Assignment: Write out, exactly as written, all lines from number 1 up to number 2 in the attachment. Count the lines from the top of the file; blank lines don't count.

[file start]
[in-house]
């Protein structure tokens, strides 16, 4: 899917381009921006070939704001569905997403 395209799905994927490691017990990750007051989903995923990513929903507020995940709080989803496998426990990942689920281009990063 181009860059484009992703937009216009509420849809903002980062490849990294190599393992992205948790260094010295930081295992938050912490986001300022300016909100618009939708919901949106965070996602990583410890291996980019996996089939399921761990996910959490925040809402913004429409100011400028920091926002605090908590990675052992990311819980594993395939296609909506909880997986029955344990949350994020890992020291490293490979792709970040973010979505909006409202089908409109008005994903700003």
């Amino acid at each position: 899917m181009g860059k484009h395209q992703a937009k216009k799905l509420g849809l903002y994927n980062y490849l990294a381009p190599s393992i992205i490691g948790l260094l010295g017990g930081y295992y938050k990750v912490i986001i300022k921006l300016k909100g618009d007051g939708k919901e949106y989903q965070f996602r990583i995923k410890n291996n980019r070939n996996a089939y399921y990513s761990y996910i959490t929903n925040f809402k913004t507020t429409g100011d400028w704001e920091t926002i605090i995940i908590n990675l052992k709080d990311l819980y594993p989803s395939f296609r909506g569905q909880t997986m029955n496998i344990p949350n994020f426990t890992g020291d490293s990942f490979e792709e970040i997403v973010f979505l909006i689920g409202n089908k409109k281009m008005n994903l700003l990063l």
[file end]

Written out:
[in-house]
């Protein structure tokens, strides 16, 4: 899917381009921006070939704001569905997403 395209799905994927490691017990990750007051989903995923990513929903507020995940709080989803496998426990990942689920281009990063 181009860059484009992703937009216009509420849809903002980062490849990294190599393992992205948790260094010295930081295992938050912490986001300022300016909100618009939708919901949106965070996602990583410890291996980019996996089939399921761990996910959490925040809402913004429409100011400028920091926002605090908590990675052992990311819980594993395939296609909506909880997986029955344990949350994020890992020291490293490979792709970040973010979505909006409202089908409109008005994903700003």